Now, I’m a bit of an ignoramus when it comes to wine. I enthusiastically consume goon, or “cask wine”, as oenophiles call it. But even I couldn’t let a three-dayer in Adelaide pass without a quick stop by The National Wine Centre which we went to (sans the lads, of course, who had found Adelaide’s Warhammer shop) on our last morning. Maybe I’d finally learn something about viticulture.
The thing I learned was they now have these amazing dispensers. They’re the blue labels at the head of the upright bottles in the photo above. You press the amount you want ($4, $8…) and the dispenser sorts you out. They’re great for people, like me, who enjoy poor taste: there’s no sommelier to raise an eyebrow at my every question and choice of wine at one of these tastings. “Yeah they have those everywhere,” Tina said, sipping a well-behaved Langmeil Shiraz. Oh. Eventually I gave up pretending I knew what I was doing and just enjoyed whatever wine Tina picked out: red, white, or “rosé”. You mean pink.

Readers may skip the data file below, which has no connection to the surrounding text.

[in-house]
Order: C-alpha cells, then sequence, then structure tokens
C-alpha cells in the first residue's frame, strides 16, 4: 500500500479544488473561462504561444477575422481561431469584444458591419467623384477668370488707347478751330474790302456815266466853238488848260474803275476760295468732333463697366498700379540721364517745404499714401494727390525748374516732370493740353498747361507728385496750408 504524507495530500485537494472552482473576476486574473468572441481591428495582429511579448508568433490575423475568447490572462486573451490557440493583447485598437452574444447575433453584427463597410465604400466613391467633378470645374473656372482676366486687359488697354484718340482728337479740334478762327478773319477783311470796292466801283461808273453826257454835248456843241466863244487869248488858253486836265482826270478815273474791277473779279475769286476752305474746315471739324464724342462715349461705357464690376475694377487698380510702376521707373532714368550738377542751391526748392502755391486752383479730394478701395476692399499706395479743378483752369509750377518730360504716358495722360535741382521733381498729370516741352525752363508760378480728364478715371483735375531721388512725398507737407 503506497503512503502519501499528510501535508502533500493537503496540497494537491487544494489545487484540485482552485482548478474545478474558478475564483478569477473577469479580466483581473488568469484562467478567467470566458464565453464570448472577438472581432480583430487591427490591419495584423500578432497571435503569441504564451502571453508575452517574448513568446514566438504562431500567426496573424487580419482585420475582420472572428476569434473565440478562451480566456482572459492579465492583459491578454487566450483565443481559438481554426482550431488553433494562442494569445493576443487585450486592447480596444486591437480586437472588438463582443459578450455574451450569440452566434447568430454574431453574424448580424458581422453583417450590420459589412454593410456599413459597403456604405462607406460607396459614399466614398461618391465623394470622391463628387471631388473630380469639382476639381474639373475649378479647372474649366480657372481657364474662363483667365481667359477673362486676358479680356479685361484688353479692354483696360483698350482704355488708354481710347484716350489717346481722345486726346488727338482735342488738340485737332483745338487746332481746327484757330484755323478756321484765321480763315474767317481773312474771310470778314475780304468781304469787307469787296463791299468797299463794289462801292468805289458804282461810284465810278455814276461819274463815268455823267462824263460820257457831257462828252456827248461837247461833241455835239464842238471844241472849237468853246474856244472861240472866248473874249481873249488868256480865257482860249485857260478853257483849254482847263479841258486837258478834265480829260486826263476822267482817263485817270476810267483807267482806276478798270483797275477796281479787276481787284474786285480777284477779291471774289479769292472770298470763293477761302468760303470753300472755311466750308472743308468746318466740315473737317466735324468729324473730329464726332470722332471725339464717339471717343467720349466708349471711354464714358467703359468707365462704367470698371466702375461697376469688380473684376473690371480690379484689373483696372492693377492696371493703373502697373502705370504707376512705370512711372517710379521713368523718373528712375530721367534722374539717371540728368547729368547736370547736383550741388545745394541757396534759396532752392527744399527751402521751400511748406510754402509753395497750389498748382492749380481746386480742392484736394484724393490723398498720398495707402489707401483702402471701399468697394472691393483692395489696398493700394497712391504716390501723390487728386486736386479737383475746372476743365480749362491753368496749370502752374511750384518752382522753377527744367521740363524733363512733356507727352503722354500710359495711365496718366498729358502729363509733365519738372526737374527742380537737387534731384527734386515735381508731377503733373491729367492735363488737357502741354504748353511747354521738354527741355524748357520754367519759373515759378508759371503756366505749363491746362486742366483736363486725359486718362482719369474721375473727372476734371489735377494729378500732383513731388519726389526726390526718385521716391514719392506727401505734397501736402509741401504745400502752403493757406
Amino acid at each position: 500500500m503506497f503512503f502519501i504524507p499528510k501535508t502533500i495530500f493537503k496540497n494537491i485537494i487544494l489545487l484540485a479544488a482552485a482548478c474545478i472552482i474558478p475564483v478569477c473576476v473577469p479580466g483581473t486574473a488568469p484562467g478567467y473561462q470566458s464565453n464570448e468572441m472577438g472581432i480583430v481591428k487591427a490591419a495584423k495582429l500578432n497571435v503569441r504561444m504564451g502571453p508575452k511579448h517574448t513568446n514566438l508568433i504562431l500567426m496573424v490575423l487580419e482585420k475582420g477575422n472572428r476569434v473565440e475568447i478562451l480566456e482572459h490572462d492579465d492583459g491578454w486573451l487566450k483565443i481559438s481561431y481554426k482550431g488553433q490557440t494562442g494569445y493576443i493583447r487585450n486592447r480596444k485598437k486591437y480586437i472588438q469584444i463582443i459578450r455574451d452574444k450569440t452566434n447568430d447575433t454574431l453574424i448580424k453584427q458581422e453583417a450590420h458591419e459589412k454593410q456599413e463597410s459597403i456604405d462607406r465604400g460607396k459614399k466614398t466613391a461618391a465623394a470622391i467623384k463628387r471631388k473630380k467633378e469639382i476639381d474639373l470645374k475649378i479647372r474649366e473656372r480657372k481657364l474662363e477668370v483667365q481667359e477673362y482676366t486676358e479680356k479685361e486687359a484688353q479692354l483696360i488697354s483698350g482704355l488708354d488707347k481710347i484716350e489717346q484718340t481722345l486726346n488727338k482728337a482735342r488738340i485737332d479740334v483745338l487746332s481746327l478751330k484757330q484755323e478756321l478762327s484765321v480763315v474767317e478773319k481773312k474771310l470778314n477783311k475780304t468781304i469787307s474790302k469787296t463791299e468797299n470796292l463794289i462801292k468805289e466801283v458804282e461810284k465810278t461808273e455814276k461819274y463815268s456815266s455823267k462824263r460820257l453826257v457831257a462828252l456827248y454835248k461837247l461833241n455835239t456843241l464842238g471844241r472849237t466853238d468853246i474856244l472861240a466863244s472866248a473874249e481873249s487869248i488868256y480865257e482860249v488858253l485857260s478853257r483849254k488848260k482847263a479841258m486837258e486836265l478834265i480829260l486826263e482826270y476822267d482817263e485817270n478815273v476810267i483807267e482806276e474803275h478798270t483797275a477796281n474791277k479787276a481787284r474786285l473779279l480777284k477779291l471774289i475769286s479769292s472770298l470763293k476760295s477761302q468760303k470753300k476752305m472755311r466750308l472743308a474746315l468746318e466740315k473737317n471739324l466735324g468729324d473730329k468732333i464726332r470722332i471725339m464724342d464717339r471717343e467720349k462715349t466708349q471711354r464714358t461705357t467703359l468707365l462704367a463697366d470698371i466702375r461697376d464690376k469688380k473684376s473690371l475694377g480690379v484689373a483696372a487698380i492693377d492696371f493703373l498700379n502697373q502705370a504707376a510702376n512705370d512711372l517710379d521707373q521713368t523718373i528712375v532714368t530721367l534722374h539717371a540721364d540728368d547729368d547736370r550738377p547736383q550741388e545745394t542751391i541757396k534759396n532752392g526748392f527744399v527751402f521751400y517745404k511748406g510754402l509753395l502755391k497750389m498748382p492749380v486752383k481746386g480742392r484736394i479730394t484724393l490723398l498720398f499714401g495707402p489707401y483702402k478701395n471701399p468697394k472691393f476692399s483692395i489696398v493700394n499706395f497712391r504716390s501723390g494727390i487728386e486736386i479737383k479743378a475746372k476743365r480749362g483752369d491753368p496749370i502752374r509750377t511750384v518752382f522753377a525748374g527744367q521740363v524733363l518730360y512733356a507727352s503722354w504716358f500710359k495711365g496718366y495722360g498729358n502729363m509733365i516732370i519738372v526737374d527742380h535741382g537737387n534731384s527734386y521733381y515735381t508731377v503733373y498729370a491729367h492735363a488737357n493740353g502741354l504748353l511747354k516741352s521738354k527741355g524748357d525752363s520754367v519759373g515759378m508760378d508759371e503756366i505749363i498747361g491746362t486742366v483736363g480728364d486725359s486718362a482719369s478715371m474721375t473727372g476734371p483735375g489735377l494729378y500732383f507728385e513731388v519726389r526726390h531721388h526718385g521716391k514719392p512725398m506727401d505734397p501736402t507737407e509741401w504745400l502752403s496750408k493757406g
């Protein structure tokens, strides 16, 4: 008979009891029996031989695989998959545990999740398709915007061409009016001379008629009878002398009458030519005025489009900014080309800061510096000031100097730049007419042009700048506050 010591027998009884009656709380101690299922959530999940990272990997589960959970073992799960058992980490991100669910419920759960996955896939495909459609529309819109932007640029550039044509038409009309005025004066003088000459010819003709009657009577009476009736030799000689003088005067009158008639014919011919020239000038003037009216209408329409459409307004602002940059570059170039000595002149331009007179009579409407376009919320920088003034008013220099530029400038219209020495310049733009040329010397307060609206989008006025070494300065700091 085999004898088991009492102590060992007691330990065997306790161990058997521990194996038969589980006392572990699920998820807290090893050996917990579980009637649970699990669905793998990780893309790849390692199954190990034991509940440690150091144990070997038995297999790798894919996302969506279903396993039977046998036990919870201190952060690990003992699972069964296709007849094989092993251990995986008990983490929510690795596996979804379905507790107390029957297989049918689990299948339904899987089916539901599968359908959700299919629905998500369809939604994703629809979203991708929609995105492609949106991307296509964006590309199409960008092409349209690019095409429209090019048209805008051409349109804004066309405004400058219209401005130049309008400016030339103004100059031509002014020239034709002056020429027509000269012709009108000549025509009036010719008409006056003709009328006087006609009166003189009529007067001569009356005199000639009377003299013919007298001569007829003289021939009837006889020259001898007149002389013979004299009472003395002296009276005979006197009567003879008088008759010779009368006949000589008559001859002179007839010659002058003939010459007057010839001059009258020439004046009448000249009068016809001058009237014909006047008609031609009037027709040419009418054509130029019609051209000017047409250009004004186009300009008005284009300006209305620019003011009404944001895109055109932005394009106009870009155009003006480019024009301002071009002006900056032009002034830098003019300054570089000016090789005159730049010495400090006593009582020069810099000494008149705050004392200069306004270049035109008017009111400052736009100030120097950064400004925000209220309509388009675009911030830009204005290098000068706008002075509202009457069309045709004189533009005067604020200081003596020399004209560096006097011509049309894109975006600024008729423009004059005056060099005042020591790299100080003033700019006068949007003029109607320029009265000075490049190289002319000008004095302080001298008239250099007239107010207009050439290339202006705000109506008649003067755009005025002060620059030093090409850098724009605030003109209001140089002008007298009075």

It was time to leave Tina behind. We got an Uber back to Keswickstan (the barracks in the inner suburb of Keswick where she was stationed) to drop her off, before continuing on to the airport. Once Alexander and Eoin were comfortably befacemasked and beheadphoned in the departure area, I moseyed over to the bar for a glass of something from the Barossa. We were still in Adelaide, after all.